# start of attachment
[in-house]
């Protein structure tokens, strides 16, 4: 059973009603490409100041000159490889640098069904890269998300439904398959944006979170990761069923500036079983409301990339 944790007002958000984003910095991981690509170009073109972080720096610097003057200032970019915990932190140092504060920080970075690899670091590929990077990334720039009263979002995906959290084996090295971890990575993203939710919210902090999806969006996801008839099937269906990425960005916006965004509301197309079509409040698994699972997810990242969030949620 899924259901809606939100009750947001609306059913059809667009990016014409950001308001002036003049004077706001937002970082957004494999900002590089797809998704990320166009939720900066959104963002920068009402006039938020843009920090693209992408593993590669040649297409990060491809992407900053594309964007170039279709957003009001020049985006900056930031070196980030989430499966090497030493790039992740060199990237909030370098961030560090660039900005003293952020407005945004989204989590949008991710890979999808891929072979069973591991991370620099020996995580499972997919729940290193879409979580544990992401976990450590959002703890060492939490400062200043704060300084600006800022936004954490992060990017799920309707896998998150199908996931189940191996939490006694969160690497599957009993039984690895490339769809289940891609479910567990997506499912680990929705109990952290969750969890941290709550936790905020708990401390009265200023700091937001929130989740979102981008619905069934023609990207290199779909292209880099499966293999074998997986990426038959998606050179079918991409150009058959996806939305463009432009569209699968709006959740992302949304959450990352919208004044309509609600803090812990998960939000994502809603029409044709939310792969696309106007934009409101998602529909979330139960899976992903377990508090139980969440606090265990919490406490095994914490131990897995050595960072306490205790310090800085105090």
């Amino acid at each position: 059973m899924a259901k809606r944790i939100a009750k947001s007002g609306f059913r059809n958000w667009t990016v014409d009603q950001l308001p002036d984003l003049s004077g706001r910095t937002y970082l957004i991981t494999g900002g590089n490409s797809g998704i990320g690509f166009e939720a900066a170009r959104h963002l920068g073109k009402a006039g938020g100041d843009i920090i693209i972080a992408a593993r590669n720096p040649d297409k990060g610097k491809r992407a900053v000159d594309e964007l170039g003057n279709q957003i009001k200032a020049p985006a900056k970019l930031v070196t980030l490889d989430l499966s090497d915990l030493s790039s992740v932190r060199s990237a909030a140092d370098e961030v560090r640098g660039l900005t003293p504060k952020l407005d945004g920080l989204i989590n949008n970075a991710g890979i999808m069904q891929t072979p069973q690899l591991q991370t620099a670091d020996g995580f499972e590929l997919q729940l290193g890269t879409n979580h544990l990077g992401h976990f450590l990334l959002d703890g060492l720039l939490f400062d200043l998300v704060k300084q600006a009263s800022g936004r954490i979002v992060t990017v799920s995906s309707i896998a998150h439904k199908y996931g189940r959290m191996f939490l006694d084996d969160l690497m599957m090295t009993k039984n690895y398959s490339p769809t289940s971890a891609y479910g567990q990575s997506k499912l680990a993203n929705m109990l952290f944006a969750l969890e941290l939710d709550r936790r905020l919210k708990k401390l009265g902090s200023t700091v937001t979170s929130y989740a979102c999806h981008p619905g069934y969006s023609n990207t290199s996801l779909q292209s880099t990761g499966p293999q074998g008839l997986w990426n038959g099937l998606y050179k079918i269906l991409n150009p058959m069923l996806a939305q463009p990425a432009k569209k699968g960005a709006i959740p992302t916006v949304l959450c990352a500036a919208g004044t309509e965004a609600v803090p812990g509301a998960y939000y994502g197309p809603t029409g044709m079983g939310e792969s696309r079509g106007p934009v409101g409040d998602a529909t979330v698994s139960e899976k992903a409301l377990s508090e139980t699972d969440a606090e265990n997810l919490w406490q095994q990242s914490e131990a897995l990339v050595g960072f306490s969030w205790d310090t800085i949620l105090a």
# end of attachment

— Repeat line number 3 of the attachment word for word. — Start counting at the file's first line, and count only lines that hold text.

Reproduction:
């Amino acid at each position: 059973m899924a259901k809606r944790i939100a009750k947001s007002g609306f059913r059809n958000w667009t990016v014409d009603q950001l308001p002036d984003l003049s004077g706001r910095t937002y970082l957004i991981t494999g900002g590089n490409s797809g998704i990320g690509f166009e939720a900066a170009r959104h963002l920068g073109k009402a006039g938020g100041d843009i920090i693209i972080a992408a593993r590669n720096p040649d297409k990060g610097k491809r992407a900053v000159d594309e964007l170039g003057n279709q957003i009001k200032a020049p985006a900056k970019l930031v070196t980030l490889d989430l499966s090497d915990l030493s790039s992740v932190r060199s990237a909030a140092d370098e961030v560090r640098g660039l900005t003293p504060k952020l407005d945004g920080l989204i989590n949008n970075a991710g890979i999808m069904q891929t072979p069973q690899l591991q991370t620099a670091d020996g995580f499972e590929l997919q729940l290193g890269t879409n979580h544990l990077g992401h976990f450590l990334l959002d703890g060492l720039l939490f400062d200043l998300v704060k300084q600006a009263s800022g936004r954490i979002v992060t990017v799920s995906s309707i896998a998150h439904k199908y996931g189940r959290m191996f939490l006694d084996d969160l690497m599957m090295t009993k039984n690895y398959s490339p769809t289940s971890a891609y479910g567990q990575s997506k499912l680990a993203n929705m109990l952290f944006a969750l969890e941290l939710d709550r936790r905020l919210k708990k401390l009265g902090s200023t700091v937001t979170s929130y989740a979102c999806h981008p619905g069934y969006s023609n990207t290199s996801l779909q292209s880099t990761g499966p293999q074998g008839l997986w990426n038959g099937l998606y050179k079918i269906l991409n150009p058959m069923l996806a939305q463009p990425a432009k569209k699968g960005a709006i959740p992302t916006v949304l959450c990352a500036a919208g004044t309509e965004a609600v803090p812990g509301a998960y939000y994502g197309p809603t029409g044709m079983g939310e792969s696309r079509g106007p934009v409101g409040d998602a529909t979330v698994s139960e899976k992903a409301l377990s508090e139980t699972d969440a606090e265990n997810l919490w406490q095994q990242s914490e131990a897995l990339v050595g960072f306490s969030w205790d310090t800085i949620l105090a």